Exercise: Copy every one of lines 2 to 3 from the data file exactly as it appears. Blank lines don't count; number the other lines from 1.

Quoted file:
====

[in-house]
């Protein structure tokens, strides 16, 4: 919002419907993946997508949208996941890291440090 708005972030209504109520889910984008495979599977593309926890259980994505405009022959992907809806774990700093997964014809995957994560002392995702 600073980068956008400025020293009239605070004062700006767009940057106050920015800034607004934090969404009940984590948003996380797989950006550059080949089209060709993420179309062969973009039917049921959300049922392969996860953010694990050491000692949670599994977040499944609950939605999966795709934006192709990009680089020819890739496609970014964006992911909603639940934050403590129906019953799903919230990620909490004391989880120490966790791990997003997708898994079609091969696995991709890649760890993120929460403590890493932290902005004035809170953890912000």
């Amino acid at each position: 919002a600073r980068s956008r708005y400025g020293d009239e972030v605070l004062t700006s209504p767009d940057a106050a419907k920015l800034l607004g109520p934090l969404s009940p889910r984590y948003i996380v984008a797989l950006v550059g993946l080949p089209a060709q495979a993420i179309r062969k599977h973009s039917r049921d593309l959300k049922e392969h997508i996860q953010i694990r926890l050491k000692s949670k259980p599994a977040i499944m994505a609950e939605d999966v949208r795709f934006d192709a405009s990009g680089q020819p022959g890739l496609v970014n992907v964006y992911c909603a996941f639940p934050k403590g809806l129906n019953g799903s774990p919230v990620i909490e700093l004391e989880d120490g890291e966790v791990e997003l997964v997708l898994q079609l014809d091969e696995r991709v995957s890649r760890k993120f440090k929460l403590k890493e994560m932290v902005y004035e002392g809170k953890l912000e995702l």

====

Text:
């Protein structure tokens, strides 16, 4: 919002419907993946997508949208996941890291440090 708005972030209504109520889910984008495979599977593309926890259980994505405009022959992907809806774990700093997964014809995957994560002392995702 600073980068956008400025020293009239605070004062700006767009940057106050920015800034607004934090969404009940984590948003996380797989950006550059080949089209060709993420179309062969973009039917049921959300049922392969996860953010694990050491000692949670599994977040499944609950939605999966795709934006192709990009680089020819890739496609970014964006992911909603639940934050403590129906019953799903919230990620909490004391989880120490966790791990997003997708898994079609091969696995991709890649760890993120929460403590890493932290902005004035809170953890912000």
């Amino acid at each position: 919002a600073r980068s956008r708005y400025g020293d009239e972030v605070l004062t700006s209504p767009d940057a106050a419907k920015l800034l607004g109520p934090l969404s009940p889910r984590y948003i996380v984008a797989l950006v550059g993946l080949p089209a060709q495979a993420i179309r062969k599977h973009s039917r049921d593309l959300k049922e392969h997508i996860q953010i694990r926890l050491k000692s949670k259980p599994a977040i499944m994505a609950e939605d999966v949208r795709f934006d192709a405009s990009g680089q020819p022959g890739l496609v970014n992907v964006y992911c909603a996941f639940p934050k403590g809806l129906n019953g799903s774990p919230v990620i909490e700093l004391e989880d120490g890291e966790v791990e997003l997964v997708l898994q079609l014809d091969e696995r991709v995957s890649r760890k993120f440090k929460l403590k890493e994560m932290v902005y004035e002392g809170k953890l912000e995702l």